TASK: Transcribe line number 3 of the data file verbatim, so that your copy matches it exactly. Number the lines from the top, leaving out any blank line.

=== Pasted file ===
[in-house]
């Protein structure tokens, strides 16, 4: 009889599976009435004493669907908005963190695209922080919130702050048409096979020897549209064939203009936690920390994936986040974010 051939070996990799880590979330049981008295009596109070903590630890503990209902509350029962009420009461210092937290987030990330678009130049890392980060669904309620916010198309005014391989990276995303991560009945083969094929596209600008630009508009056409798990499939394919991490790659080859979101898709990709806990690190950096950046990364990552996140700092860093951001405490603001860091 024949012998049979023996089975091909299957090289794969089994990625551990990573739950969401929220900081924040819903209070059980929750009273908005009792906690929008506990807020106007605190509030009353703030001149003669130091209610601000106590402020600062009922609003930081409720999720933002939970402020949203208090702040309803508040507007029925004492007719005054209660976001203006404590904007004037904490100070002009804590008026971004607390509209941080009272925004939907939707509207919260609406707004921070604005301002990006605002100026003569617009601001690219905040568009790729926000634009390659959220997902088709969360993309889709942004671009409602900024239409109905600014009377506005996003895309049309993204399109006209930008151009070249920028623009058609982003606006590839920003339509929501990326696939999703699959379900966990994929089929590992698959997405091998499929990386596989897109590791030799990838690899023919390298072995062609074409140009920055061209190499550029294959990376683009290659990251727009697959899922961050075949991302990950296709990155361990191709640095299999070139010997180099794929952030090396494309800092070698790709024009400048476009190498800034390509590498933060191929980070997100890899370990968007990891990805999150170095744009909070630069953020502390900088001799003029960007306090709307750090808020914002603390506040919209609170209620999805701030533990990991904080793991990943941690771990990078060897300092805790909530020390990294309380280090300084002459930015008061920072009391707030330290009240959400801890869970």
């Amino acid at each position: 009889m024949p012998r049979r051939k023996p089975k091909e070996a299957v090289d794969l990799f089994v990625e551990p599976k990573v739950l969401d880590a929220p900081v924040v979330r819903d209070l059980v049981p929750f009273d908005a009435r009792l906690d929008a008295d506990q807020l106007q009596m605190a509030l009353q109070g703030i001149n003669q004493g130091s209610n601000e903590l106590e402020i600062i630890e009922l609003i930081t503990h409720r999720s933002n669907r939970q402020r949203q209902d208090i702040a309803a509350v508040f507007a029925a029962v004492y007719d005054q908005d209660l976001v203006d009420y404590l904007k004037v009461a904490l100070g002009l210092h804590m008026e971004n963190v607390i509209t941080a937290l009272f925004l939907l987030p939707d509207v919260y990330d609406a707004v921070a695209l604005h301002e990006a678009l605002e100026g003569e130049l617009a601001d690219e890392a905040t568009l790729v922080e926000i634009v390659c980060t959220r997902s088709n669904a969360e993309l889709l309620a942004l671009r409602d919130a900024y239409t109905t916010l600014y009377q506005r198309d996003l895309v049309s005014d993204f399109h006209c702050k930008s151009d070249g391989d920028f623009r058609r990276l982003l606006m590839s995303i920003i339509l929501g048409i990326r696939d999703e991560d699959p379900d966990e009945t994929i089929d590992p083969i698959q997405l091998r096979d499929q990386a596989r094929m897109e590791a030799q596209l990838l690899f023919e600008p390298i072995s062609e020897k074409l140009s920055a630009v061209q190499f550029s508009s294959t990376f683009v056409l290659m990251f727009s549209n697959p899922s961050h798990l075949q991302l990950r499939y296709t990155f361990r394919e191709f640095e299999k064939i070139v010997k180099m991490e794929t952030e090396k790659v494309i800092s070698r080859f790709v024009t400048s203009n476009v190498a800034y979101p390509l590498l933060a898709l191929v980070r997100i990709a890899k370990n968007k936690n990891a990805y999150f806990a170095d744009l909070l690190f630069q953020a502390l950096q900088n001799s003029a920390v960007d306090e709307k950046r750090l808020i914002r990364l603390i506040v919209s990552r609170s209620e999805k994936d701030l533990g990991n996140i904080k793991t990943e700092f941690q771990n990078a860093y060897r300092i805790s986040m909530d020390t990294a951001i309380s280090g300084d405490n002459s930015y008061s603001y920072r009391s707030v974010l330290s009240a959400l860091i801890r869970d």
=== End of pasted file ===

């Amino acid at each position: 009889m024949p012998r049979r051939k023996p089975k091909e070996a299957v090289d794969l990799f089994v990625e551990p599976k990573v739950l969401d880590a929220p900081v924040v979330r819903d209070l059980v049981p929750f009273d908005a009435r009792l906690d929008a008295d506990q807020l106007q009596m605190a509030l009353q109070g703030i001149n003669q004493g130091s209610n601000e903590l106590e402020i600062i630890e009922l609003i930081t503990h409720r999720s933002n669907r939970q402020r949203q209902d208090i702040a309803a509350v508040f507007a029925a029962v004492y007719d005054q908005d209660l976001v203006d009420y404590l904007k004037v009461a904490l100070g002009l210092h804590m008026e971004n963190v607390i509209t941080a937290l009272f925004l939907l987030p939707d509207v919260y990330d609406a707004v921070a695209l604005h301002e990006a678009l605002e100026g003569e130049l617009a601001d690219e890392a905040t568009l790729v922080e926000i634009v390659c980060t959220r997902s088709n669904a969360e993309l889709l309620a942004l671009r409602d919130a900024y239409t109905t916010l600014y009377q506005r198309d996003l895309v049309s005014d993204f399109h006209c702050k930008s151009d070249g391989d920028f623009r058609r990276l982003l606006m590839s995303i920003i339509l929501g048409i990326r696939d999703e991560d699959p379900d966990e009945t994929i089929d590992p083969i698959q997405l091998r096979d499929q990386a596989r094929m897109e590791a030799q596209l990838l690899f023919e600008p390298i072995s062609e020897k074409l140009s920055a630009v061209q190499f550029s508009s294959t990376f683009v056409l290659m990251f727009s549209n697959p899922s961050h798990l075949q991302l990950r499939y296709t990155f361990r394919e191709f640095e299999k064939i070139v010997k180099m991490e794929t952030e090396k790659v494309i800092s070698r080859f790709v024009t400048s203009n476009v190498a800034y979101p390509l590498l933060a898709l191929v980070r997100i990709a890899k370990n968007k936690n990891a990805y999150f806990a170095d744009l909070l690190f630069q953020a502390l950096q900088n001799s003029a920390v960007d306090e709307k950046r750090l808020i914002r990364l603390i506040v919209s990552r609170s209620e999805k994936d701030l533990g990991n996140i904080k793991t990943e700092f941690q771990n990078a860093y060897r300092i805790s986040m909530d020390t990294a951001i309380s280090g300084d405490n002459s930015y008061s603001y920072r009391s707030v974010l330290s009240a959400l860091i801890r869970d």